In the Water Project here on Alcademics, I'm looking at what is in commercial brands of sparkling mineral waters and reconstructing them.
To do so, first I looked at how to get all the dissolved solids out of tap water. Then I measured properties of commercial mineral waters - pH and dissolved solids- and compared them with publicly available information.
The next step was to examine what each mineral in mineral water tasted like on its own.
Again referring to the information on Khymos.org, I could see that the primary minerals in mineral water are Calcium, Sodium, Magnesium, and Potassium. The website also allows you to look at bicarbonate, sulfate, chloride, and nitrate.
To taste each of these minerals/salts on its own, I looked up the mineral water with the greatest concentration of a particular mineral, then added the ingredient in the proper amount to mineral-free water to give me that water's amount of it. In other words, if Apolinaris water had the most Magnesium (it did), then I started with water with no minerals in it and added the magnesium-containing ingredients in its recipe (epsom salts and magnesium carbonate) without worrying about the other minerals in the recipe.
I measured the pH and total dissolved solids (TDS) of the new mineral water before carbonation, and the pH again afterward. This was mostly to make sure I wasn't adding anything that would put the mineral water outside of a safe range of pH for drinking.
Single-Mineral Mineral Water Chart
|Mineral||Brand||Added||pH||TDS||pH after carbonation||Notes|
|Calcium||Contrex||Plaster of Paris||9.9||244||4.8||Cleared up after carbonation. Nice fizz. Taste: powdery/dry but not flavorful|
|Magnesium||Apolinaris||Epsom salts and Magnesium Carbonate||10||132||5.1||Cloudy until carbonate, creamy, mineraly, soft carbonation though|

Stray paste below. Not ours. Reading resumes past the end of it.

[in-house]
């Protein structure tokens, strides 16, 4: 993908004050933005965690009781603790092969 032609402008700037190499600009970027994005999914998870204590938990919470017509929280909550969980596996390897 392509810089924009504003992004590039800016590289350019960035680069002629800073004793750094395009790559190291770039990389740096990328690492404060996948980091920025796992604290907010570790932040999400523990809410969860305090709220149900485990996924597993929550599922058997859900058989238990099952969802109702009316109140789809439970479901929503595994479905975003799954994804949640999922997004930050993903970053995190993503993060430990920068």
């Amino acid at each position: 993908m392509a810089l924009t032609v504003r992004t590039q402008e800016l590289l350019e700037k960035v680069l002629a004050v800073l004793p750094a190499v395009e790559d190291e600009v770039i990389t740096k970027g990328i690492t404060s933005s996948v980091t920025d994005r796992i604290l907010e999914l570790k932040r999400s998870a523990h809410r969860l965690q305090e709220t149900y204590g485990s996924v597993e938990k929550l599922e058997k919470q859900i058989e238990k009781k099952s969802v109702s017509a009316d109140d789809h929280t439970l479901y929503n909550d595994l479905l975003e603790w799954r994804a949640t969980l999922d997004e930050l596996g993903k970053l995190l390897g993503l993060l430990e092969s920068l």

|Sodium||Saint-Yorre||Baking soda and Table salt||8.2||2170||5.9||Clear before carbonation, great fizz, tastes very salty|
|Potassium||Saint-Yorre||Potassium Bicarbonate||8.4||158||4.8||Clear before carbonating, fizzes over with carbonation when charging, flavor is dryness; not much else|
|Sufate||Contrex||Epsom salt and Plaster of Paris||7.4||459||5.1||A little sweet. Really good carbonation. Nice texture.|
|Chloride||San Narciso||table salt||6.9||876||6.9||Good carbonation but just salty, blech|
It was interesting to see how these salts affected carbonation; not just flavor of the water.
The next step was to taste these one-mineral-rich waters with alcohol to see what happened. I thought they might bring out different aspects of flavor in booze and I was right.
I made an equal-parts Vodka Soda with each of the soda waters above. My tasting notes were:
|Calcium||Bright and flavorful|
|Magnesium||Not a lot of character; a little salty|
|Sodium||Salty, way too salty|
|Potassium||Chalky but kinda good|
|Sulfate||Brighter and sweeter, but perhaps too much so|
After this, I made a mineral blend of what I thought might work, using a combination of baking soda, epsom salt, and plaster of paris. This blend did make the flavor in vodka (and whisky) pop, but was too salty tasting.
My next experiments will be to build other mineral blends to find one(s) that I like. There is much more work to be done!
The Water Project on Alcademics is research into water in spirits and in cocktails, from the streams that feed distilleries to the soda water that dilutes your highball. For all posts in the project, visit the project index page.